Some of these responses are really pain-related and some of them may be muscle memory. With one horse I worked with, he persistently would want to bite his rider’s toe while she was in the saddle. His ribs were askew which creates pain when someone is on his back.  It requires some maintenance working with the ribcage and spine to get that to feel okay. I actually got on this horse to see what he might be experiencing. I may have to work through what the health issues are for the horse to be okay in his body, then see how the rider fits into the picture.

I truly believe that it’s valuable for horses to be able to help out. By receiving specific answers to their needs, they can become more giving and then they want to give more. This isn’t true for every horse, because not every horse has the capability mentally or physically to give as a result of the input. Or, their giving may seem miniscule compared to what another can give, just as with humans.

Moving in the direction of ease on the sacrum
Moving in the direction of ease on the sacrum

Horses who have been damaged in their lives through mishandling can have a harder time. And horses who have physical problems also may not be able to come up to human expectations as quickly. But horses also recognize when we are making an effort to help them, and they may welcome the opportunity to help too.

In the horse + rider session, the horse and the rider can practice caretaking, by bringing their particular strengths to the equation, helping each other toward greater comfort and responsive in the saddle.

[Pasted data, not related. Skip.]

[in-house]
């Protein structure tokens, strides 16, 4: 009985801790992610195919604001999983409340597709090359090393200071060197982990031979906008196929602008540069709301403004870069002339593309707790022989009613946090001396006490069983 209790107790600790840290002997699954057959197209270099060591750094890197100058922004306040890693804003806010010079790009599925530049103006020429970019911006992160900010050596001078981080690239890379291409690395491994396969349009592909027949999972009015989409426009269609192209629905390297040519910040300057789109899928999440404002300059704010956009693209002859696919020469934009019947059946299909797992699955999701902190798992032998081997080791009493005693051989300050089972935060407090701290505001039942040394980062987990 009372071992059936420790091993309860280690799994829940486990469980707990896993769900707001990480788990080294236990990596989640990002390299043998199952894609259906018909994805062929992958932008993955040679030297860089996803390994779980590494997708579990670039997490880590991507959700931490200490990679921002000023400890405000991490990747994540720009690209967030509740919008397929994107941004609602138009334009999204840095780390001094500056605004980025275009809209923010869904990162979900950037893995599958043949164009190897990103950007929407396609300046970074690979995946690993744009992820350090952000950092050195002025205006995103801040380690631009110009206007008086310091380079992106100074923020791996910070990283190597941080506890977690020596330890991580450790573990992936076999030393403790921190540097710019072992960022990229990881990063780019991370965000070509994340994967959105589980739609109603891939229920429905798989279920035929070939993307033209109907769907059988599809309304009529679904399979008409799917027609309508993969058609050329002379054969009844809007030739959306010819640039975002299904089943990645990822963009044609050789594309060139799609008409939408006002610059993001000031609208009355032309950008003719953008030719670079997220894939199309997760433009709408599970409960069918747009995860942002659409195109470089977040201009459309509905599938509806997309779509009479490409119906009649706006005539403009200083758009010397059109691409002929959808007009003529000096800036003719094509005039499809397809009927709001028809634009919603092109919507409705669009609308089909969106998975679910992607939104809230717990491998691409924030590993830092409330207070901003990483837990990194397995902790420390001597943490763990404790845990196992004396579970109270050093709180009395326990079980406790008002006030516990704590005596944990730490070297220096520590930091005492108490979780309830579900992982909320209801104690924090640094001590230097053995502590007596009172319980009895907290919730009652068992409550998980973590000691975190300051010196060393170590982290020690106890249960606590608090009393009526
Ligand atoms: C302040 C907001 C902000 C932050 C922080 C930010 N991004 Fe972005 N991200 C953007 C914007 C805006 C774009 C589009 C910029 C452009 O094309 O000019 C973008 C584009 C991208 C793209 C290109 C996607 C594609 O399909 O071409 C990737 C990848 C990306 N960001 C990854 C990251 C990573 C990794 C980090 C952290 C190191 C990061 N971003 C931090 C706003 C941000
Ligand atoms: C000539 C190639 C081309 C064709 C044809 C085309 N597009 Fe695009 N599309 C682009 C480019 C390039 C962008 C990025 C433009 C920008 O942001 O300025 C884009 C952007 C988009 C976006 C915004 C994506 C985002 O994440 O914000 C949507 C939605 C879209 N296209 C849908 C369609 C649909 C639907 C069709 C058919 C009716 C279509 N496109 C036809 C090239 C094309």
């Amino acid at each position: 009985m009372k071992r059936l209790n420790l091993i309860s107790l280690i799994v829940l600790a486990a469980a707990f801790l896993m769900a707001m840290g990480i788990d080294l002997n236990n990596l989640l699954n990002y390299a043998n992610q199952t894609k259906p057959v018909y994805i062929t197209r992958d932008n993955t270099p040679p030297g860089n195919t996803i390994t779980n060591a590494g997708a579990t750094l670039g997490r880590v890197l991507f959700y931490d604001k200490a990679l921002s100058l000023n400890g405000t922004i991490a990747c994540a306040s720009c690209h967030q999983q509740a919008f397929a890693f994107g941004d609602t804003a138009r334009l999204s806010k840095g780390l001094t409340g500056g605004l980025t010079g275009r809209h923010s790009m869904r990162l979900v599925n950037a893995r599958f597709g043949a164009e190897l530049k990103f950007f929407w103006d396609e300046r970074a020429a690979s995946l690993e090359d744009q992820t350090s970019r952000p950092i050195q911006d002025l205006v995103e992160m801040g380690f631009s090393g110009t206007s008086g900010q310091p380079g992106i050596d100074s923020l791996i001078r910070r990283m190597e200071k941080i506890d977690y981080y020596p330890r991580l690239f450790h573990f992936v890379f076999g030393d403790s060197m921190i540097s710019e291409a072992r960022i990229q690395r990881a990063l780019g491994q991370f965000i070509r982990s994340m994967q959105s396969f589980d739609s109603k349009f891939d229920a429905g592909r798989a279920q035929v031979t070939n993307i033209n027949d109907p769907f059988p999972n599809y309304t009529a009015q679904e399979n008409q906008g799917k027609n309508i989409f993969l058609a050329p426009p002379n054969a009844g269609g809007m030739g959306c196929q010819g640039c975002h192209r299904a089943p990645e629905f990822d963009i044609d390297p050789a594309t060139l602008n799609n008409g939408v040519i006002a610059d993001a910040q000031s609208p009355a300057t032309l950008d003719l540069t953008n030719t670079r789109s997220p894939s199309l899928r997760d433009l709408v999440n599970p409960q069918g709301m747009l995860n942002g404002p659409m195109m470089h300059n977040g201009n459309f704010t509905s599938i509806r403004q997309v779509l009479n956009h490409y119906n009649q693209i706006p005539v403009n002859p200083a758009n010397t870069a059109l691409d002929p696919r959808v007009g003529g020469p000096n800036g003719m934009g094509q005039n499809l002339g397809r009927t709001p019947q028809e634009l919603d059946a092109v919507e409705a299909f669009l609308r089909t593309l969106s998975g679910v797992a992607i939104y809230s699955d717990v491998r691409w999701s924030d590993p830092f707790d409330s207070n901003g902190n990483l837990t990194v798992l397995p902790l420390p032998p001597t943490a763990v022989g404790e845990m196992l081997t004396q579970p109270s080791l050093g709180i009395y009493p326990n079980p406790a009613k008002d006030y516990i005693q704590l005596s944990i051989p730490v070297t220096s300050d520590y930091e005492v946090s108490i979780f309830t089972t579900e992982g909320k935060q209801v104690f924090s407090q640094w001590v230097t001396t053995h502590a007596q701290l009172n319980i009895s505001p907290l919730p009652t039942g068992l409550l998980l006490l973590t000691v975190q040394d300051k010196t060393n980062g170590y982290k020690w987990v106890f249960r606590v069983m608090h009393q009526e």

(c) Susan Smith


New events added!

Services include:

Bodywork: (Ortho-Bionomy for people, Equine Ortho-Bionomy, Equine Positional Release (EPR)): private sessions,  tutorials, phone consultations, Horse & Rider sessions

Distance Healing Communication

Gift certificates

Liberty Coaching:

Clinics, mini-clinics, workshops,

Private and semi-private sessions, tutorials

Consultations: by appointment:  505.501.2478 or emailing susansmith@orthohorse.info  Contact me for details.

Let me know if you want to do a clinic in your area. Prices will vary according to location & travel costs.

June 13 – Summer Liberty Workshop – 1-Day workshop held in Santa Fe, NM at Arrowhead Ranch. Contact susansmith@orthohorse.info for information. $140 before June 1 (Early Bird), $150 after June 1. PayPal and credit card payment available.

July 25 – Hang with the Herd – Join me and my herd under the cool canopy of the trees for some real quality time together –Experience herd, health and happiness. A new Liberty Foundations ½ day workshop for those who want an introduction to the work or to reinvigorate their liberty process.

We will sit in the cool of the trees with the herd during the morning, go work with the horses, then come back to the trees with cold drinks when it gets hot. Excellent herd to liberty experience! Space will be limited. Location TBA.  Time: 9 a.m.-12:30 p.m. $75. Contact susansmith@orthohorse.info for information.


September 26-27 – Fall Liberty Weekend in Oklahoma — Susan Smith and Ruella Yates, co-instructors. Contact either of us: susansmith@orthohorse.info or ruella@libertyfoundations for further details. Cost: $325.

December 7-11 Sahaja 2015 5-Day Clinic on the island of St. Vincent in the Caribbean – Susan Smith & Stina Herberg. See details:

Independent Liberty Trainers Network

Susan & Stina Team Up to Make the Sahaja Clinic an Unforgettable Experience

Sahaja 2015

Susan is a member of the Independent Liberty Trainers Network. libertytrainersnetwork.com/

Associate Instructor, Advanced Practitioner – Ortho-Bionomy & Equine Ortho-Bionomy

Practitioner, Equine Positional Release

Liberty Foundations Coach